In one of the most contentious races Connecticut has seen in many years, Sen. Joe Lieberman - crippled by his support for the Iraq war - lost the Democratic primary to challenger Ned Lamont, who portrayed him as an apologist for the Bush administration.
Lieberman's loss to Lamont — just six years after his party made him its vice presidential candidate — makes him only the fourth incumbent senator to lose a primary since 1980. He is pledging to petition his way onto the November ballot as an independent candidate for what would be his fourth term of office.
The veteran lawmaker's plan to run as an independent is already raising eyebrows: a CBS News/New York Times exit poll found that 61 percent of Democratic primary voters are opposed to Lieberman running as an independent. Even among those who voted for Lieberman in the primary, one in five said they did not favor his running as an independent.
That is, however, what Lieberman has in mind.
"As I see it, in this campaign we just finished the first half and the Lamont team is ahead. But, in the second half, our team, Team Connecticut, is going to surge forward to victory in November,"
Lieberman isn't wasting any time. He's expected to file the papers for an independent candidacy on Wednesday - at about 9 a.m.
"A lot of folks said it was an impossible dream," Lamont said at his victory speech. "But let me tell you we succeeded tonight because of you. because of grassroots and because of netroots. We have a coalition of change."
Early reports from polling stations showed heavy turnout — exactly what Lamont's campaign hoped for. Officials said turnout could have been, up to to 50 percent, which would have broken its record for turnout in a statewide primary, which had been 38.8 percent in 1970.
Some might have described Lamont's charge onto the national political stage as foolhardy; he told CBSNews.com that he didn't have much support last winter when he decided to throw in his hat.
"Well, let's face it, it was a pretty uphill climb from the get-go. It discouraged a lot of other people, but it didn't discourage me," Lamont said. "I thought he was wrong on a lot of the big issues of the day, and I think President Bush is very wrong, and I think it's important that the Democrats be bold and stand up for what we stand for: a constructive alternative."
The Lamont-Lieberman race was watched closely by the liberal, Internet-savvy Democrats who lead the party's emerging "netroots" movement, including groups such as Moveon.org, which has played a big role in the Lamont campaign.
"It is a deliberate attempt to disenfranchise voters," Smith said.
Lamont, campaigning early Tuesday afternoon in Bridgeport, said he knew nothing about the accusations. "It's just another scurrilous charge," he said.
A week ago, polls showed Lieberman trailing Lamont by 13 percentage points. The latest polls showed the race tightening, with Lamont holding a slight lead of 51 percent to 45 percent over Lieberman among likely Democratic voters, according to a Quinnipiac University poll released Monday.
Democratic critics targeted Lieberman for his strong support for the Iraq war and for his close ties to President Bush. They played and replayed video of the kiss President Bush planted on Lieberman's cheek after the 2005 State of the Union address.
Lieberman's faltering poll numbers spurred some Democratic colleagues to make last-minute campaign appearances on his behalf, including former President Clinton, Sen. Barbara Boxer of California and others.
But he was hurt by his support of the war.
The CBS News/New York Times exit poll found that 78 percent of Democratic primary voters disapprove of the war in Iraq. Among opponents of the war, 60 percent voted for Lamont; among supporters of the war, 78 percent voted for Lieberman.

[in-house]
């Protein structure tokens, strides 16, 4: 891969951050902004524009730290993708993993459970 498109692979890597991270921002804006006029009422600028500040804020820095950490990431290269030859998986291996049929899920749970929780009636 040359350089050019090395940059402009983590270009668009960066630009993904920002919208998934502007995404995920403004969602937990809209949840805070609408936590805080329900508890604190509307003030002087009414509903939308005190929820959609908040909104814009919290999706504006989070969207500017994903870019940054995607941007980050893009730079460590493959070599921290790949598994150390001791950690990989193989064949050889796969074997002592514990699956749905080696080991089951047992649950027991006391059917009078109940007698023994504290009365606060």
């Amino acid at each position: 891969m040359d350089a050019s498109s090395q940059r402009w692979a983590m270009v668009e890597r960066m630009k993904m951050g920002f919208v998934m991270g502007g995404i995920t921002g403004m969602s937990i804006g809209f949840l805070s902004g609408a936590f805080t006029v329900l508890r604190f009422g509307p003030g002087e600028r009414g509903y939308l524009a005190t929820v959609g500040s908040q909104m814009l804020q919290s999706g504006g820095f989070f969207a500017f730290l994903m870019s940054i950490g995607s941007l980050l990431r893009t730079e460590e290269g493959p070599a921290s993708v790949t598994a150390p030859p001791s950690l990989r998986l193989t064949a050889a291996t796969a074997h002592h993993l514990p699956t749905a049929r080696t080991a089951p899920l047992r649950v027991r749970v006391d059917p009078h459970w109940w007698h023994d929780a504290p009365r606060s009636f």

Nearly 60 percent of primary voters said Lieberman is too close to President Bush; and among that group, the vote was overwhelmingly for Lamont.
Lamont was at first viewed almost exclusively as an anti-war alternative to Lieberman. But as the campaign wore on, perceptions of Lamont shifted, according to blogger Taegan Goddard, founder of the Political Wire.
"Lamont isn't a one-issue contender, he's the real deal. He's an intelligent man with real positions," said Goddard, as the campaign went down to the wire.
Lamont has enjoyed a lot of positive buzz among bloggers.
"The bloggers now follow him around and they really support him. I consider myself part of that base," Chris Casey, an 18-year-old Connecticut contributor to NetRootsMovement.com, told CBSNews.com. "[Lamont] is the star of YouTube, and he's not even the one doing it. It's these guys stalking him with their shaky cameras," Casey" Casey said.
Former Sen. Lowell Wiecker, a Lamont supporter who was unseated by Lieberman 18 years ago, said he believes a Lieberman defeat can embolden the Democrats for this fall's midterm elections, CBS News correspondent Trish Regan reports.
"It sends a signal to the Democratic Party that you aren't going to win anything unless you stand up and make a clear case for getting out of Iraq," said Weicker, a legend in the state of Connecticut for his often independent views, and who was governor of the state as an independent.
"I'm completely for Lamont because of the war issue," said William Clement, 57, who voted in Hartford's west end Tuesday morning. "I'm totally disgusted with Lieberman and his positions. I think he sold us out."
Norwich's Raymond Deauchemn, 55, said he, too, voted for Lamont. "I don't think Lieberman is doing that great of a job. He's more like Bush than anything else. I think he's his little puppet."
Hartford resident Jack Ellovich cast his vote Tuesday morning for Lieberman, although he said his wife voted for Lamont.
"He's got the experience, he's got the clout," said Ellovich of Lieberman. "He's already got the standing in the Senate. I think he can get stuff done for Connecticut and I don't think Lamont really knows how the system works."